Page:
Interoperability

Portrait of Steven Posnack, M.S., M.H.S.

The C-CDA has Come a Long Way

Steven Posnack, M.S., M.H.S. | June 8, 2017

The Consolidated Clinical Document Architecture (C-CDA) standard (version 1.1, C-CDA 1.1) was first adopted in 2012 as part of the Office of National Coordinator for Health Information Technology’s (ONC’s) 2014 Edition final rule. It took nearly three years after that rulemaking for certified health information technology (health IT) with C-CDA 1.1 capabilities to be widely deployed among health care providers. Today’s experience with respect to C-CDA-based interoperability reflects this now five year-old version, and, in some respects,

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Portrait of Steven Posnack, M.S., M.H.S.

Announcing the Winners of the Move Health Data Forward Challenge

Steven Posnack, M.S., M.H.S. | May 31, 2017

On May 9, 2016, the Office of the National Coordinator for Health Information Technology (ONC) announced the Move Health Data Forward Challenge to promote innovation in the area of consumer-mediated exchange. We challenged the health information technology industry to help find new technological ways to put consumers in the driver’s seat when it comes to how and when their health information can be shared.

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Portrait of Rebecca Freeman, PhD, RN, PMP

Making health IT “usable” on the Frontlines


Rebecca Freeman, PhD, RN, PMP | May 11, 2017

Usability of health information technology (health IT) systems means many things to many people.  If we look at the industry-standard International Organization for Standardization definition, usability is, “the extent to which a product can be used by specified users to achieve specified goals with effectiveness, efficiency, and satisfaction in a specified context of use.” While we agree on a definition, we also come to a fork in the road in terms of implementation,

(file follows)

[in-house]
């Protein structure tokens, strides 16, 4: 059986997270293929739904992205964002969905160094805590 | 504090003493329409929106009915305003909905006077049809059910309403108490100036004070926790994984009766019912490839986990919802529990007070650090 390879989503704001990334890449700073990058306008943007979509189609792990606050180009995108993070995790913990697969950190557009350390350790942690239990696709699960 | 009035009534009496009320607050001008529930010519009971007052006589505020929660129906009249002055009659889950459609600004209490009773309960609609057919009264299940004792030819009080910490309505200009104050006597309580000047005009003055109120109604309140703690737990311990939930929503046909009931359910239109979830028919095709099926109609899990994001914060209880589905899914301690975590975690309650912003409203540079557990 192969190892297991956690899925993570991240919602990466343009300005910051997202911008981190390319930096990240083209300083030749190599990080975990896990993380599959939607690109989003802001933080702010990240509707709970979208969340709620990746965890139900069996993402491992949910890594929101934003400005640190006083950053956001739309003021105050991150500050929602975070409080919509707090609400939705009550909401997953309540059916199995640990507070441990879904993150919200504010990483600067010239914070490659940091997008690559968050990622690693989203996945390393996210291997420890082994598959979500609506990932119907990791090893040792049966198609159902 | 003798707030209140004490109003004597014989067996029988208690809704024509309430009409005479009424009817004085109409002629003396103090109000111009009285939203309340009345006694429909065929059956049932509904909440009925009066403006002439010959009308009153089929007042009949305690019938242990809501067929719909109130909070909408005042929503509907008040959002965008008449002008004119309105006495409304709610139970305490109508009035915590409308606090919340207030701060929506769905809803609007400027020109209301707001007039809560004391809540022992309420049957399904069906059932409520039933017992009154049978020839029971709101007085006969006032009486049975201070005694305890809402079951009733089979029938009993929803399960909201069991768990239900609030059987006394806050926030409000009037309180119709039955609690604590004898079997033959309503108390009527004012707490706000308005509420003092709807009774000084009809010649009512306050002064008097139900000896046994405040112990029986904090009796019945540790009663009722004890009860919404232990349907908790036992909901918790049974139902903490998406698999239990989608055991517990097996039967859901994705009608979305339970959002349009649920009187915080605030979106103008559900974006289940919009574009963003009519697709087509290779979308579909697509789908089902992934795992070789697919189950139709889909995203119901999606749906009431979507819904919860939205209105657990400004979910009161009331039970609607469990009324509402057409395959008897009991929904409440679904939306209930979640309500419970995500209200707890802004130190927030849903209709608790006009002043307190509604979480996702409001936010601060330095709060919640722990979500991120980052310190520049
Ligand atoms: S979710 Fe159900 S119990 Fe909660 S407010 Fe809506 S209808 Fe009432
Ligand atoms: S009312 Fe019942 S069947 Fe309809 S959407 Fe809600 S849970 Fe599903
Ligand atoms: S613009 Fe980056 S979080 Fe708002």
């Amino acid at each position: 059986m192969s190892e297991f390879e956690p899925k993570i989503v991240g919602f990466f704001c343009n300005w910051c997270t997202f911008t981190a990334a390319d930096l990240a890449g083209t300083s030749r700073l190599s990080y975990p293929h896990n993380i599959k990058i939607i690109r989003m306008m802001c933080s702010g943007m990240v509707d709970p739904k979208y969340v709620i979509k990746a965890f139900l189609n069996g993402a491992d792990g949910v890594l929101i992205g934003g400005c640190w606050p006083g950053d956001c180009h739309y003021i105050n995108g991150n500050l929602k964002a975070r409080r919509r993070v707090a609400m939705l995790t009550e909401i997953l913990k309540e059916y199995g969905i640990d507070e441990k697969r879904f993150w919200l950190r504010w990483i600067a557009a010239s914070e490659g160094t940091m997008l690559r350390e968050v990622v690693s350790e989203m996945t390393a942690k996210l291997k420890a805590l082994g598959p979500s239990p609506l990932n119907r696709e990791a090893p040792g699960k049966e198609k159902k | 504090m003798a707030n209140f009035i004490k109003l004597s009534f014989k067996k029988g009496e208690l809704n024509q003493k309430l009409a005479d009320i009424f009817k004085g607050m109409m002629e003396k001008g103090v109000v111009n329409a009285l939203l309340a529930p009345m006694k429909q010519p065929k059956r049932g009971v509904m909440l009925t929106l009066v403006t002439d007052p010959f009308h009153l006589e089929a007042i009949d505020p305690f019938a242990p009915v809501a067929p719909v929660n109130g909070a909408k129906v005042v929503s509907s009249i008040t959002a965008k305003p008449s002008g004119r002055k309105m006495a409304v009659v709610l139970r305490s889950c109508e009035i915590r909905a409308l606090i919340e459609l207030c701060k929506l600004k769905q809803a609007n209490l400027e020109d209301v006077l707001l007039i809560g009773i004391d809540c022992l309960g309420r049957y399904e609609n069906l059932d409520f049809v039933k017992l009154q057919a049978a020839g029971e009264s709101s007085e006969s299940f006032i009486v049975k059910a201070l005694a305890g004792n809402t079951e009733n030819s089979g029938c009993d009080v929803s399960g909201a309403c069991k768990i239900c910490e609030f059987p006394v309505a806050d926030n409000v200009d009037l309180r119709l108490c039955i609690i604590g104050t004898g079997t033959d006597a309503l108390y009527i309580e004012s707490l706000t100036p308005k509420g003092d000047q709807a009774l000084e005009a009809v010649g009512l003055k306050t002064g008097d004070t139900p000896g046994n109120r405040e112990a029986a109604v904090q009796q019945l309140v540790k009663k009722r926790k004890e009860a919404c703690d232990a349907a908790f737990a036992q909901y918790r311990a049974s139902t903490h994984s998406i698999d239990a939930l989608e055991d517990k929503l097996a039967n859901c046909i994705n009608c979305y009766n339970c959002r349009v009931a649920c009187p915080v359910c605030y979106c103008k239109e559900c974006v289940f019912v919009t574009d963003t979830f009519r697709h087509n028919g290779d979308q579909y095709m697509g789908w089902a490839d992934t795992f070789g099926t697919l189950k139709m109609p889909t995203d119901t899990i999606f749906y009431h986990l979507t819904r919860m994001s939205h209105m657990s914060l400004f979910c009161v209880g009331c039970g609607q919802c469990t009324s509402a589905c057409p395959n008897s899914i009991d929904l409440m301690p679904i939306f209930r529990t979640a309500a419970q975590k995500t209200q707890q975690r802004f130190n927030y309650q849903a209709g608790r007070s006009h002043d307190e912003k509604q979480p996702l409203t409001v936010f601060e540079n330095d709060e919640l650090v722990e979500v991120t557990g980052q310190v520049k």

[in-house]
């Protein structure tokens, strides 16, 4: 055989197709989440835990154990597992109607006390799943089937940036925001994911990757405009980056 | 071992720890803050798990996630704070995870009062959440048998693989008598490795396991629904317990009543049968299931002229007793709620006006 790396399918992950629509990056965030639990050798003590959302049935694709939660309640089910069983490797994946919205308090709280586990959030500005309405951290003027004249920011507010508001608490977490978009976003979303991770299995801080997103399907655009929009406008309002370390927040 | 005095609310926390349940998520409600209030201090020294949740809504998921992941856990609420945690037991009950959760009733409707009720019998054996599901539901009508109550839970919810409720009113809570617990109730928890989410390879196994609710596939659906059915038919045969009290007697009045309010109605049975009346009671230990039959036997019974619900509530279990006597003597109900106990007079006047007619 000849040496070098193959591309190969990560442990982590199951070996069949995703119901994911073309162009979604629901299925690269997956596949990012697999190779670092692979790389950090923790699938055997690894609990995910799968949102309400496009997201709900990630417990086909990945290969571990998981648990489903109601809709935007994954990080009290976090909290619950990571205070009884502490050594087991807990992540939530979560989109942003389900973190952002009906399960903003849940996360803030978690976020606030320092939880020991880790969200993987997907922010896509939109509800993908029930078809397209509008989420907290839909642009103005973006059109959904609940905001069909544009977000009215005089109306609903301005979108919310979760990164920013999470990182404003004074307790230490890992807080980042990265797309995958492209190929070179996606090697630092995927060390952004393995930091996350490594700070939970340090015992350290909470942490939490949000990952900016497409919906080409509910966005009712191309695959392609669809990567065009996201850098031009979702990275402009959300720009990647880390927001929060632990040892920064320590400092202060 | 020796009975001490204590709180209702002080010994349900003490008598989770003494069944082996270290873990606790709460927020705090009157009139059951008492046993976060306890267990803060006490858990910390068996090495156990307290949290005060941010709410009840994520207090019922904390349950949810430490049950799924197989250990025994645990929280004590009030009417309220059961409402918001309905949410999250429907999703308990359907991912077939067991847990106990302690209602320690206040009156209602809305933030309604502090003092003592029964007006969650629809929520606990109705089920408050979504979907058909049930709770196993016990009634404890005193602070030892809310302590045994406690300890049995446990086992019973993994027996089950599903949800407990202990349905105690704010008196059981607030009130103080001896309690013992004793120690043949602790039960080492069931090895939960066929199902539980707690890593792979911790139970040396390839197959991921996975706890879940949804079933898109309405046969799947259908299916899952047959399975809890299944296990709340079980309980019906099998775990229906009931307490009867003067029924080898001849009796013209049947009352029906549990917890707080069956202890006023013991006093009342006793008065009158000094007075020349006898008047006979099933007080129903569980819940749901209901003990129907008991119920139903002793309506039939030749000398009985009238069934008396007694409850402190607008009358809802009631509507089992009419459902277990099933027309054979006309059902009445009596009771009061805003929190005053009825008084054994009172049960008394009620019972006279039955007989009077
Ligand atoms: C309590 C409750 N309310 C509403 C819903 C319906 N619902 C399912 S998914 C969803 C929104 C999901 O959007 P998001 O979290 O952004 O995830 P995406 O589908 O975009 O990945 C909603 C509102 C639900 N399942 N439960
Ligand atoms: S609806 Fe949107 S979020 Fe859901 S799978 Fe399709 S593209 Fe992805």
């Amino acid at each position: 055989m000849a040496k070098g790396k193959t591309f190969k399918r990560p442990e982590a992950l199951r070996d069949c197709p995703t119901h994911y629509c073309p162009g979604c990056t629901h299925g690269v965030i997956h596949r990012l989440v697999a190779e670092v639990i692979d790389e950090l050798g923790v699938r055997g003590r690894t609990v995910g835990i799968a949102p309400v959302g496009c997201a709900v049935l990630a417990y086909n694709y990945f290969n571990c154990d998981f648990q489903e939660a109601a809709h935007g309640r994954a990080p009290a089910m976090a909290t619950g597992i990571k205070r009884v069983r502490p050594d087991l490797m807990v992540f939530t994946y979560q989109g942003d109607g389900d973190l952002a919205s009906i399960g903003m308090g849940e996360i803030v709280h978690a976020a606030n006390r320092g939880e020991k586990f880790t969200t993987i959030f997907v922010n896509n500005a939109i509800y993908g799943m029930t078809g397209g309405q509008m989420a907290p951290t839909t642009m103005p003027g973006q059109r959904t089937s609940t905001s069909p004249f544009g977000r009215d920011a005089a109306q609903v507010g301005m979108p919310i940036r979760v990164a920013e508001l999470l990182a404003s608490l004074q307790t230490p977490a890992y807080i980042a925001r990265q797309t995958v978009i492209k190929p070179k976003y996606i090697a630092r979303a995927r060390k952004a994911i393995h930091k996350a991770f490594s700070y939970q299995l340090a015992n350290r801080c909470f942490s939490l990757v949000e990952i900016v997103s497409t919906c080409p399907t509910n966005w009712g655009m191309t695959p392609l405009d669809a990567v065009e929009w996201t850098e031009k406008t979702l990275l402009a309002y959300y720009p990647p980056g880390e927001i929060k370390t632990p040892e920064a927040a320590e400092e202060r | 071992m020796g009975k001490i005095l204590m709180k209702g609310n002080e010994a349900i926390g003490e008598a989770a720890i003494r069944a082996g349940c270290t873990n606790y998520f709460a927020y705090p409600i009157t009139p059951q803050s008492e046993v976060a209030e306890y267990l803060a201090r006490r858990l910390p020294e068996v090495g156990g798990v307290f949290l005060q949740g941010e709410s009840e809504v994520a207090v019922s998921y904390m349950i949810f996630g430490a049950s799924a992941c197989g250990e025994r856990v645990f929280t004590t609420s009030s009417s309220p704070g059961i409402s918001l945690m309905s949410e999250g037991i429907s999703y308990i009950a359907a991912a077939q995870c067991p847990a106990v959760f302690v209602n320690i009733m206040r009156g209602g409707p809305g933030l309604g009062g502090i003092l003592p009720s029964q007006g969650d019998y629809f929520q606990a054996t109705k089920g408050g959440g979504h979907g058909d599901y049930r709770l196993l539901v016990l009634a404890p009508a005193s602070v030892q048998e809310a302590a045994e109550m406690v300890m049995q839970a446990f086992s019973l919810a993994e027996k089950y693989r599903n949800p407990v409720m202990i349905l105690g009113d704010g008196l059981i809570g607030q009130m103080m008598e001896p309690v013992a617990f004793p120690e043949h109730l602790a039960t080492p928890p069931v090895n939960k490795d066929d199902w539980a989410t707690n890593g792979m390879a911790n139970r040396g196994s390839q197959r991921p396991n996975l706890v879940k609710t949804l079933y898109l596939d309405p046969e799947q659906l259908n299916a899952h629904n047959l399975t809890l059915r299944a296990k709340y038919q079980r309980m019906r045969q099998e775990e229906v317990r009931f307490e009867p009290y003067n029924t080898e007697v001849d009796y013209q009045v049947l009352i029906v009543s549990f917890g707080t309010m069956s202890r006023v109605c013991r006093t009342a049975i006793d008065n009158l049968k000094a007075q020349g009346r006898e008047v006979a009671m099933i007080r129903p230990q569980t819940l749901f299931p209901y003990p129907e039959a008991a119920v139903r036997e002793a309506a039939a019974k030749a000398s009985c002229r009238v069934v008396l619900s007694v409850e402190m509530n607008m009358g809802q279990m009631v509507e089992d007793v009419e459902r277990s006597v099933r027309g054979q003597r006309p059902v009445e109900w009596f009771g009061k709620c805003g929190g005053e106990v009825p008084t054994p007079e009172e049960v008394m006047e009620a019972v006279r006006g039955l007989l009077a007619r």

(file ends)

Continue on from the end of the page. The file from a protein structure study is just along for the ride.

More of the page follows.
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Portrait of Rebecca Freeman, PhD, RN, PMP

What Does The Comprehensive Shared Care Plan Mean For Nursing?

Rebecca Freeman, PhD, RN, PMP | May 8, 2017

Care coordination is a key feature of evolving care models designed to avoid episodic care for patients. Currently, various federal programs that pay for health care services require a care plan as a component of care coordination. For example, care plans must be established for patients receiving certain Medicare benefits (e.g., home health care) and Medicare makes payment for certain primary care and care management services with a care plan element (e.g., chronic care management services).

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Portrait of Steven Posnack, M.S., M.H.S.

Demystifying Patient Matching Algorithms

Steven Posnack, M.S., M.H.S. | May 1, 2017

Last week at Health Datapalooza 2017, Adam Culbertson (HIMSS Innovator in Residence at ONC) and I gave a five minute “coming attraction” presentation about a patient matching algorithm challenge ONC will launch in June. For the uninitiated, we use “patient matching” in health IT as shorthand to describe the techniques used to match the data about you held by one health care provider with the data about you held by another (or many others).

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